Friday, October 29, 2010

A Change in the Music

My youngest son recently decided to change my name without telling me. 

My name, of course, for the last eleven years of his life has been "Mommy". 

He now calls me "Mom". 

I realize that he is getting older, and it is probably TIME.

But, it just sounds so . . . WEIRD.

Partly, because he speaks it very quick and short, much like an 8th note in music -
barely enunciating the "o", as in . . ."mm",
   versus a quarter note, including the "o", as in . . . "mom" .

I'm not sure WHY he says it like that.

Maybe he thinks if he says it quickly, I won't notice the change.

If that were the case, however, you would think he would say "mo-om",
   to make up for the second syllable, as a musical half note would.   

Maybe I will start saying his name like an eighth note, as well. 

I will call him "Sm", instead of "Sam".

He probably won't notice, but it will fun finding out.    



I'm doin' a silly celebration dance!

Why? It's plain to see.

25 viewers, I now have on my blog.

On my journey to . . . "Becoming Me" !

Thursday, October 28, 2010

Halloween Haikus

HAIKU - a major form of Japanese verse, written in 17 syllables divided into 3 lines of 5, 7, and 5 syllables,
and employing highly evocative allusions and comparisons, often on the subject of  nature or one of      the seasons. (


Aliens, monsters,

and vampires, oh my! Watch out,

all you princesses.

Cold, wet, runny nose

I can't feel my toes.  Must fill

bag with more candy.   

Darkness sneaks in, Ghouls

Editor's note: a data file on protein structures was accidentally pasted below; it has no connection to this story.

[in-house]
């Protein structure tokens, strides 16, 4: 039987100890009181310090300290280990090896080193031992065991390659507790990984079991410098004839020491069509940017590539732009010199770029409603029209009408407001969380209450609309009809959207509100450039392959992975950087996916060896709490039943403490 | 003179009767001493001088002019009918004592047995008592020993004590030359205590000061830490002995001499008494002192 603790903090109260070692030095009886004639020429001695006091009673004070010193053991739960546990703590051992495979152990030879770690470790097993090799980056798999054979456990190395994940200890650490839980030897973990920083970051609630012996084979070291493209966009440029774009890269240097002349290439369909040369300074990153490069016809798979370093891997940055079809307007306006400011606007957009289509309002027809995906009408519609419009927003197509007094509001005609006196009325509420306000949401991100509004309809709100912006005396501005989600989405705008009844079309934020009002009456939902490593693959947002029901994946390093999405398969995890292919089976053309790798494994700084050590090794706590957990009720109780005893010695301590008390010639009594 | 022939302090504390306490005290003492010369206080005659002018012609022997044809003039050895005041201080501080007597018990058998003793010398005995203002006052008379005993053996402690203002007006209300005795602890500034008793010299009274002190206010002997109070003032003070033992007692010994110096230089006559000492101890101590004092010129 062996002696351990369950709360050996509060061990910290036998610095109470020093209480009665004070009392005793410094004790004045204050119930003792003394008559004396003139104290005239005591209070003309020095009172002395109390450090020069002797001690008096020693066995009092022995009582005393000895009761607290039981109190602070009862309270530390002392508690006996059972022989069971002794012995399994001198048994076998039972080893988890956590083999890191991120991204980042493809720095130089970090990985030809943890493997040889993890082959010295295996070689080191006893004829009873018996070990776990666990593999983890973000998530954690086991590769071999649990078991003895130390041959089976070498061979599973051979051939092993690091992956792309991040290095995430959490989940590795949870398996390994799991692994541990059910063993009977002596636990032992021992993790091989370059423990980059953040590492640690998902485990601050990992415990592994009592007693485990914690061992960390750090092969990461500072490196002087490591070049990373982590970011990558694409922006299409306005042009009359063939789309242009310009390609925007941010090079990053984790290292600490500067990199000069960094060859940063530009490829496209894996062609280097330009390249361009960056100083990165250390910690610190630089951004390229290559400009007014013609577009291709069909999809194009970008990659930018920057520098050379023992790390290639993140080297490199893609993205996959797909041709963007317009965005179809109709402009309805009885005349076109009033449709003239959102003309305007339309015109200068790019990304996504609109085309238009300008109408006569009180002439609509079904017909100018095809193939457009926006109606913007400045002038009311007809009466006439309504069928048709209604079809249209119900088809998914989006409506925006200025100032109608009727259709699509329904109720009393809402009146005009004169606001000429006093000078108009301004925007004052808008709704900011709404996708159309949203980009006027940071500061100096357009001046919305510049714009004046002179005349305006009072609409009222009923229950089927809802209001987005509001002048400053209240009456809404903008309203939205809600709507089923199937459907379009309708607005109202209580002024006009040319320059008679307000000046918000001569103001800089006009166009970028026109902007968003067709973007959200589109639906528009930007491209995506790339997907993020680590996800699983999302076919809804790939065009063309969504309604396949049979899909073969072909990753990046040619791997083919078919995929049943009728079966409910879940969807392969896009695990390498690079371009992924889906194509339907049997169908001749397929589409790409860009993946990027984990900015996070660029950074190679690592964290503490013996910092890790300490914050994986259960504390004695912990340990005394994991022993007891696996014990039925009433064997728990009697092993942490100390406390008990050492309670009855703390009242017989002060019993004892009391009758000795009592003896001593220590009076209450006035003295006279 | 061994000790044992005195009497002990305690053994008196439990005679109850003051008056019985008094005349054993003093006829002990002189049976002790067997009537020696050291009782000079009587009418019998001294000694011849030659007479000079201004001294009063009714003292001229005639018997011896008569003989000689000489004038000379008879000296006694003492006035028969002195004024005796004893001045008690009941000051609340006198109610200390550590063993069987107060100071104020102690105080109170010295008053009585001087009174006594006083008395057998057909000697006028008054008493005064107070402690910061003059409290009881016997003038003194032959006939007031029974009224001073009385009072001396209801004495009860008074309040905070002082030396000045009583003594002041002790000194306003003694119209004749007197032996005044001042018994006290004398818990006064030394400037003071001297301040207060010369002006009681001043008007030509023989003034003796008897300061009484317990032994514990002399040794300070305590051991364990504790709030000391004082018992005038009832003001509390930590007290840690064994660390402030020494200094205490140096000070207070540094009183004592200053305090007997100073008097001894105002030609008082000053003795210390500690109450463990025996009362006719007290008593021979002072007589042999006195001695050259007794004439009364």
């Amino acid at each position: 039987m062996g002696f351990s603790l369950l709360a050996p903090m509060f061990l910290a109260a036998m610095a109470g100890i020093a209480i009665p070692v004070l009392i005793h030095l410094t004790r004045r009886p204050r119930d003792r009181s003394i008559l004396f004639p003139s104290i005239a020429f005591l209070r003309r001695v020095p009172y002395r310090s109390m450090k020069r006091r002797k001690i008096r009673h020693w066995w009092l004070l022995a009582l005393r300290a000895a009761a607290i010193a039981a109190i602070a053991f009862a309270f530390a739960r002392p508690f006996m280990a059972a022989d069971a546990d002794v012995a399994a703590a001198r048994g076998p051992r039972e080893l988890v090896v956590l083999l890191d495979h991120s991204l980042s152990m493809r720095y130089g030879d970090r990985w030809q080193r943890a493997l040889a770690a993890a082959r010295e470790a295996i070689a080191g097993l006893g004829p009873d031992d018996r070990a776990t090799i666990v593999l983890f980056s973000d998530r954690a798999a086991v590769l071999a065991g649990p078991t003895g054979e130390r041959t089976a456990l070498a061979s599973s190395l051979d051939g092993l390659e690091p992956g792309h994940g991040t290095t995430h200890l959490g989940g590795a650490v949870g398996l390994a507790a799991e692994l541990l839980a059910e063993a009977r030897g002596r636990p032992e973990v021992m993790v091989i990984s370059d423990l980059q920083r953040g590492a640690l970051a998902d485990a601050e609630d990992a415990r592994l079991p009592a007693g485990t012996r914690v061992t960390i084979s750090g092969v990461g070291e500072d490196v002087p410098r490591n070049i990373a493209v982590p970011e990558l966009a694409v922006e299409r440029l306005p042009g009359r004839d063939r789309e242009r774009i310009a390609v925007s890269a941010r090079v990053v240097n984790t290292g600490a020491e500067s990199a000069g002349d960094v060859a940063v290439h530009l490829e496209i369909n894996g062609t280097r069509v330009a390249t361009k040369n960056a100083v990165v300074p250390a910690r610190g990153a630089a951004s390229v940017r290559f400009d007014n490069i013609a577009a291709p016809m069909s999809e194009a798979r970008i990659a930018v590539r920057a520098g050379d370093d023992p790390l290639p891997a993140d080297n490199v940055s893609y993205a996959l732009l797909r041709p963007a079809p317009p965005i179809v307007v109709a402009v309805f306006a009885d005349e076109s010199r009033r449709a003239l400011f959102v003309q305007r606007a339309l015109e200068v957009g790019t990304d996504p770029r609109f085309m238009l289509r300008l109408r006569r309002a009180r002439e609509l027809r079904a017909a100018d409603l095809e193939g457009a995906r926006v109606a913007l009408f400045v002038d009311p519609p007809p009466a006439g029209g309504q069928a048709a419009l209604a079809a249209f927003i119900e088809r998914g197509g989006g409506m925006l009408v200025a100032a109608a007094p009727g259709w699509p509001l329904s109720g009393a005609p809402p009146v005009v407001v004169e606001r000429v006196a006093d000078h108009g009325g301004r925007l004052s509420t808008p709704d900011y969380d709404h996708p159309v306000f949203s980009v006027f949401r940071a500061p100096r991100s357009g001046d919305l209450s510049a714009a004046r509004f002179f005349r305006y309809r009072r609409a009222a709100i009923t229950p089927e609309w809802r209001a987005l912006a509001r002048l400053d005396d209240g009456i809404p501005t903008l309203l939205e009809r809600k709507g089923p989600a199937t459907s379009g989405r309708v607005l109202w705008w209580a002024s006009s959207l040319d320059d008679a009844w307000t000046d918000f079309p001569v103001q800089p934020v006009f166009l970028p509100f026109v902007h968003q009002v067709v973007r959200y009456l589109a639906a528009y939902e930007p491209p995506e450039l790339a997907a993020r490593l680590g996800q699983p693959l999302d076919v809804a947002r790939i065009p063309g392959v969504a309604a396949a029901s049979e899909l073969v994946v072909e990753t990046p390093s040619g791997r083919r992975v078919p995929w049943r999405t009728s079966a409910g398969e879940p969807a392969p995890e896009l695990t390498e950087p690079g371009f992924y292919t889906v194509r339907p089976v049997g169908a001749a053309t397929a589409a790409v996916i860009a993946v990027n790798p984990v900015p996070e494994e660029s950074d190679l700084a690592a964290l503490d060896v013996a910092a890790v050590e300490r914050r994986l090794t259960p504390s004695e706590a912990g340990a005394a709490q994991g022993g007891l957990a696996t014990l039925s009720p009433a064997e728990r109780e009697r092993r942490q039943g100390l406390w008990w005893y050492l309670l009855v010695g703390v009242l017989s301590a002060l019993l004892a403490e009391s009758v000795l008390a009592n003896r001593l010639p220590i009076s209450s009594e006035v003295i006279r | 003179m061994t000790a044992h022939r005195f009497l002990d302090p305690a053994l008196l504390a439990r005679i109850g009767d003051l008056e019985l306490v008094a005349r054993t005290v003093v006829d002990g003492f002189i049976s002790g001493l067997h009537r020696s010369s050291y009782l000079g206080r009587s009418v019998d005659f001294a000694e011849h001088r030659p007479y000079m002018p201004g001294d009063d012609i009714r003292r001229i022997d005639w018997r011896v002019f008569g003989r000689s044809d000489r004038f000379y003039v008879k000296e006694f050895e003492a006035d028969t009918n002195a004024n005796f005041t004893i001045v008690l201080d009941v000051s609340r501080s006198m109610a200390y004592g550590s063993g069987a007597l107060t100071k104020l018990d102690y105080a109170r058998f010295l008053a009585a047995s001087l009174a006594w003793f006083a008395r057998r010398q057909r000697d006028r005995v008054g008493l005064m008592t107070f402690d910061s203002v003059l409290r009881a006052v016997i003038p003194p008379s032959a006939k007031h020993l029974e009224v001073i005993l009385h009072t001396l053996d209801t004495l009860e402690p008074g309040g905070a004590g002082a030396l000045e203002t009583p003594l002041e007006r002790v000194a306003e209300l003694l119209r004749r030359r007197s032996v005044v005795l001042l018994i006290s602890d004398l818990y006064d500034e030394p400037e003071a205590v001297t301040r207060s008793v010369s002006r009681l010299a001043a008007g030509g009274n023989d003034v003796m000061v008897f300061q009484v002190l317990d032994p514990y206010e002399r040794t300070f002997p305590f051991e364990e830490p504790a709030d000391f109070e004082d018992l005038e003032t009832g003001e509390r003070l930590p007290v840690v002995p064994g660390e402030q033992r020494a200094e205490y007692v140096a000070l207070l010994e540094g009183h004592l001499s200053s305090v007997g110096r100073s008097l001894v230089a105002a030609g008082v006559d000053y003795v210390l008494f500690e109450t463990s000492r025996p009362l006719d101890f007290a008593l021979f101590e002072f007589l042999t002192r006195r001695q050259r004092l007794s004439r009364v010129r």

creep in, knocking on soul's doors.

Craving sweet candy.   

Darkness falls. Moonbeams

and candlelit walkways raise.

Childhood emerges.


Waiting for darkness. Little

ghost asks, "Is it time?"

Dark night, candlelight.

A hand to hold, in case. Trick-

or- treat.  Sweet embrace.

Wednesday, October 27, 2010

"The Path to Success - A Journey On A Bulletin Board"

Years ago, when the kids were very young,
                               I started to write stories for children. 

Though I always felt I had a "knack" for writing,
     it was not something that I felt I could openly SHARE.

Maybe it was because I did not think people would believe in me.

Maybe it was because I did not believe in MYSELF.

Anyhow, over the years, I have had moments of courage (or insanity)
     when I would lift a small corner of my carefully protected world,
and offer (to my close circle of trusted friends and family) a quick peek.  

The first story I shared was with my sister.

It was a lyrical, COMICAL poem titled, "Rush, Rush Day".    

I did not tell her that I wrote it,
               as I wanted her to read it with unclouded eyes.

     "What did you think of that poem I sent you?" I asked.

     "I thought it was GREAT!  I forwarded it to my friends," said she.

     "You (gulp) . . . WHAT?" I asked.   

MANY years later . . . 

I attended an SCBWI conference (Society of Children's Book Writers and Illustrators),
     and gathered up the courage to submit my first story. 

Choosing which one to send was a difficult process,
     and I consulted with the experts - my kids.

I don't remember how long it was before I         received the rejection letter . . .

It was dated August 1, 2008, and I posted it to my bulletin board,
     NOT as a reminder of my failure, but as a symbol of success.

     and I received some valuable feedback.  

I jumped over the first hurdle, crossed the first bridge,
     and I am on my way down the path to . . .


I am in the process of sending out my second story,
     and I would not have the courage to do so, if I had not sent the first.

Might I receive another rejection letter?  


BUT, I am absolutely, positively IN this. 

I believe in myself; I believe in my stories.

And, my bulletin board is quite LARGE,
                             with plenty of room for more rejection letters.

Eventually, the reward will be a letter of acceptance,
     and I will proudly pin it on top of the others,
knowing what it took me to get there.


Tuesday, October 26, 2010

" The Truth Will Set You Free ? "

“If you truly want honesty,
     don't ask questions you don't really want the answer to”